When someone has been victimized, it could damage their reputation and cost them thousands of dollars in lost advertising revenue. This was the case for Dale Berry, the owner of a preschool English academy in Japan who got his Facebook account compromised by fraudsters. Hackers ran fake ads on his account, which drained his business of money and left him with a damaged reputation.
The hackers began targeting people with weak passwords, such as “qwerty” and “password.” Once they have access to an account, they scan the top five most popular friends and then impersonate one of them to ask for a password reset number. They then take advantage of the security feature that allows people to add friends as trusted contacts in case they lose their password, and then ask these trusted friends to provide the one-time password needed to gain access to the account.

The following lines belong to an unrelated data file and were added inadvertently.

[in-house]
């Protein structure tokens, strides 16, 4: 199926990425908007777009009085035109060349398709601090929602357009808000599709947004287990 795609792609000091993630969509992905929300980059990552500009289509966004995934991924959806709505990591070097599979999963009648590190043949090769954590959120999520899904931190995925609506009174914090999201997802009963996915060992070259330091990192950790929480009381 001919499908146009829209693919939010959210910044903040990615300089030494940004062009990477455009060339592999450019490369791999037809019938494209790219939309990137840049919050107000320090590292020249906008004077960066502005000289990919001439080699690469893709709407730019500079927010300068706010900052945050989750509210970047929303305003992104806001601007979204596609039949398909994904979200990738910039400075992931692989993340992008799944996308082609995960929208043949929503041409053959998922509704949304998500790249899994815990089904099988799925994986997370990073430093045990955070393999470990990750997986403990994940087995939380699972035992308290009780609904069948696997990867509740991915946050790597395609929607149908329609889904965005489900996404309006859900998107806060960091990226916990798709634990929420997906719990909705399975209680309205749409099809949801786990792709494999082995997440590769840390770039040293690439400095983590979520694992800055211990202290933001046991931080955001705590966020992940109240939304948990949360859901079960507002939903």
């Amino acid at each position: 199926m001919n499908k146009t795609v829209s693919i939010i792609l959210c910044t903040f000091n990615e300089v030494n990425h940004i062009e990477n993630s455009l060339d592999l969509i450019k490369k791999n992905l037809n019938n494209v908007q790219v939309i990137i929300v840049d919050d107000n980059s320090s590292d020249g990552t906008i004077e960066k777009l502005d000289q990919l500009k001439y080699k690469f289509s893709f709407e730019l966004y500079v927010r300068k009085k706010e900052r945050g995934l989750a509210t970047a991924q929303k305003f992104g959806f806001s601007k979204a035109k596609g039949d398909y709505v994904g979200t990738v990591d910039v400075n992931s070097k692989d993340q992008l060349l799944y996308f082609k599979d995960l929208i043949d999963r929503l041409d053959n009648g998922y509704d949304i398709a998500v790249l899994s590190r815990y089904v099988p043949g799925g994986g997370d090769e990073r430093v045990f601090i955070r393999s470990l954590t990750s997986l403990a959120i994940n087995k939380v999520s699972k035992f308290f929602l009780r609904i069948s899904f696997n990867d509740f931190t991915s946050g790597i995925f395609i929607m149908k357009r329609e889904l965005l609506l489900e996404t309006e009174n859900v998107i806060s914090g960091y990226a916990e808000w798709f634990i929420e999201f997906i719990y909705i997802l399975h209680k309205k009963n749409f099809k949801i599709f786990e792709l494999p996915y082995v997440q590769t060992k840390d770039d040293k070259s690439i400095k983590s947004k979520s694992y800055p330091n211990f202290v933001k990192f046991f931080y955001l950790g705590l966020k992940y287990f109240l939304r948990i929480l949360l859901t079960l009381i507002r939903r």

Buying stolen login information is another way hackers gain access. A cache of 26 million Amazon, LinkedIn and Facebook passwords was recently found for sale on the dark web. A large portion of these passwords were stolen by custom Trojan malware which affected millions of Windows-based computers between the years of 2018 and 2020.
Users can protect themselves from attacks by making sure that the address bar on their browser is Facebook and not some other website. It is also recommended to use the password that combines numbers spaces, letters, and spaces and never reuse the same password for other email or social media accounts. Additionally, they should check their activity alerts regularly. Twitter, for example, sends out notifications when https://www.app-ink.net/secure-data-room-provides-exceptional-benefits-inside-the-company there’s an unusual login from an unfamiliar device or location.